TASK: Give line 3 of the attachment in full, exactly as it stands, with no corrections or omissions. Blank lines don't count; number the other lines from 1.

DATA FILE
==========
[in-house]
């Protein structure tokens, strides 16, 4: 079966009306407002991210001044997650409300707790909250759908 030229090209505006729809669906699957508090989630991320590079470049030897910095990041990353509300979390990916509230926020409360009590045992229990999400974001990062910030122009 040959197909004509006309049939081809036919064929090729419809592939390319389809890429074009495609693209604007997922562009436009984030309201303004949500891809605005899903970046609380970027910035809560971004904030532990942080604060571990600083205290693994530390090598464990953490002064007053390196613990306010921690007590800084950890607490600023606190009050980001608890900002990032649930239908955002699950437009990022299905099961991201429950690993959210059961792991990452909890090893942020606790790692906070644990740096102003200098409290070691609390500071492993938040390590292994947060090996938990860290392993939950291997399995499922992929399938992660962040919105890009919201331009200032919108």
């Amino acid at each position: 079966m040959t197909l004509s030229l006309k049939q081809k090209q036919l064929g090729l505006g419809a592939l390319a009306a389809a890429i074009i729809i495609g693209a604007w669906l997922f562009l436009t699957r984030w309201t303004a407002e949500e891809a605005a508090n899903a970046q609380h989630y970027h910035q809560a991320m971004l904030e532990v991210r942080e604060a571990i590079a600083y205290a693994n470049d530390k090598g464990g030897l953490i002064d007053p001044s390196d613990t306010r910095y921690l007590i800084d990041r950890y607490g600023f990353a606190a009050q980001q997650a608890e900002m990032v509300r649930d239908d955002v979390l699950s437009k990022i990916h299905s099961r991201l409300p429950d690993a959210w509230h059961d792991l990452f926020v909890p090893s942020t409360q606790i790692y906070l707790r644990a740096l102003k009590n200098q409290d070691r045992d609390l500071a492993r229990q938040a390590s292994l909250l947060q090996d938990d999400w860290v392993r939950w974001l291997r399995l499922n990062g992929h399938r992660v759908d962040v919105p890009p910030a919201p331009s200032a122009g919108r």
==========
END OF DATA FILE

């Amino acid at each position: 079966m040959t197909l004509s030229l006309k049939q081809k090209q036919l064929g090729l505006g419809a592939l390319a009306a389809a890429i074009i729809i495609g693209a604007w669906l997922f562009l436009t699957r984030w309201t303004a407002e949500e891809a605005a508090n899903a970046q609380h989630y970027h910035q809560a991320m971004l904030e532990v991210r942080e604060a571990i590079a600083y205290a693994n470049d530390k090598g464990g030897l953490i002064d007053p001044s390196d613990t306010r910095y921690l007590i800084d990041r950890y607490g600023f990353a606190a009050q980001q997650a608890e900002m990032v509300r649930d239908d955002v979390l699950s437009k990022i990916h299905s099961r991201l409300p429950d690993a959210w509230h059961d792991l990452f926020v909890p090893s942020t409360q606790i790692y906070l707790r644990a740096l102003k009590n200098q409290d070691r045992d609390l500071a492993r229990q938040a390590s292994l909250l947060q090996d938990d999400w860290v392993r939950w974001l291997r399995l499922n990062g992929h399938r992660v759908d962040v919105p890009p910030a919201p331009s200032a122009g919108r």